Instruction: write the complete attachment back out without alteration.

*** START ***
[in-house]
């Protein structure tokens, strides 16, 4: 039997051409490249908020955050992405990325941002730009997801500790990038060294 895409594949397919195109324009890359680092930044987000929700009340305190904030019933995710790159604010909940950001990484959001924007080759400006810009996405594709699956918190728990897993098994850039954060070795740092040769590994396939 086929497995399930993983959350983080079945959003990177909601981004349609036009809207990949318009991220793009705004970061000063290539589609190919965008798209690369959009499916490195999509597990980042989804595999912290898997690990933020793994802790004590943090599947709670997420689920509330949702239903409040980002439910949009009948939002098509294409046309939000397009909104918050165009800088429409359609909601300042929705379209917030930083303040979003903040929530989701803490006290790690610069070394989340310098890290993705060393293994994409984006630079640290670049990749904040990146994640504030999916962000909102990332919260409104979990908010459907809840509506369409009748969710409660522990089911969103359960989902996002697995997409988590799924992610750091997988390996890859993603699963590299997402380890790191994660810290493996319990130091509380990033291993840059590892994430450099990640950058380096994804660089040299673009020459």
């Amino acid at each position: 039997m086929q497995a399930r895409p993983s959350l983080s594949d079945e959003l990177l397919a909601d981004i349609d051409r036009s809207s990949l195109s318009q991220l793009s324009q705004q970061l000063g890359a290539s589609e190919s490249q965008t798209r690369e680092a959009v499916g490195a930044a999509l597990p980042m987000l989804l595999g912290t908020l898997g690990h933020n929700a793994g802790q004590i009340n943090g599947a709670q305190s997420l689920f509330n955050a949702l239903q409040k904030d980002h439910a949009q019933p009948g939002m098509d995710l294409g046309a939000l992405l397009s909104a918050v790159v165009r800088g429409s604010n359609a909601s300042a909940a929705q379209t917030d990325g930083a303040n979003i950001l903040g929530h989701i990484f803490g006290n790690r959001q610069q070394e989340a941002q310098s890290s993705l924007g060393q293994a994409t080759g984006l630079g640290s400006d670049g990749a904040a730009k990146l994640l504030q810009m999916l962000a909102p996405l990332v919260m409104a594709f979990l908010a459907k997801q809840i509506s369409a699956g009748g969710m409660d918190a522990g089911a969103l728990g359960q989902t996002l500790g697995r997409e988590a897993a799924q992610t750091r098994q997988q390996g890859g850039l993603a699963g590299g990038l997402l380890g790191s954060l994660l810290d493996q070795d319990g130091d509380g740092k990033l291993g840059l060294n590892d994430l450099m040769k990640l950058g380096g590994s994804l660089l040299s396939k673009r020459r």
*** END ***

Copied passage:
[in-house]
């Protein structure tokens, strides 16, 4: 039997051409490249908020955050992405990325941002730009997801500790990038060294 895409594949397919195109324009890359680092930044987000929700009340305190904030019933995710790159604010909940950001990484959001924007080759400006810009996405594709699956918190728990897993098994850039954060070795740092040769590994396939 086929497995399930993983959350983080079945959003990177909601981004349609036009809207990949318009991220793009705004970061000063290539589609190919965008798209690369959009499916490195999509597990980042989804595999912290898997690990933020793994802790004590943090599947709670997420689920509330949702239903409040980002439910949009009948939002098509294409046309939000397009909104918050165009800088429409359609909601300042929705379209917030930083303040979003903040929530989701803490006290790690610069070394989340310098890290993705060393293994994409984006630079640290670049990749904040990146994640504030999916962000909102990332919260409104979990908010459907809840509506369409009748969710409660522990089911969103359960989902996002697995997409988590799924992610750091997988390996890859993603699963590299997402380890790191994660810290493996319990130091509380990033291993840059590892994430450099990640950058380096994804660089040299673009020459």
């Amino acid at each position: 039997m086929q497995a399930r895409p993983s959350l983080s594949d079945e959003l990177l397919a909601d981004i349609d051409r036009s809207s990949l195109s318009q991220l793009s324009q705004q970061l000063g890359a290539s589609e190919s490249q965008t798209r690369e680092a959009v499916g490195a930044a999509l597990p980042m987000l989804l595999g912290t908020l898997g690990h933020n929700a793994g802790q004590i009340n943090g599947a709670q305190s997420l689920f509330n955050a949702l239903q409040k904030d980002h439910a949009q019933p009948g939002m098509d995710l294409g046309a939000l992405l397009s909104a918050v790159v165009r800088g429409s604010n359609a909601s300042a909940a929705q379209t917030d990325g930083a303040n979003i950001l903040g929530h989701i990484f803490g006290n790690r959001q610069q070394e989340a941002q310098s890290s993705l924007g060393q293994a994409t080759g984006l630079g640290s400006d670049g990749a904040a730009k990146l994640l504030q810009m999916l962000a909102p996405l990332v919260m409104a594709f979990l908010a459907k997801q809840i509506s369409a699956g009748g969710m409660d918190a522990g089911a969103l728990g359960q989902t996002l500790g697995r997409e988590a897993a799924q992610t750091r098994q997988q390996g890859g850039l993603a699963g590299g990038l997402l380890g790191s954060l994660l810290d493996q070795d319990g130091d509380g740092k990033l291993g840059l060294n590892d994430l450099m040769k990640l950058g380096g590994s994804l660089l040299s396939k673009r020459r």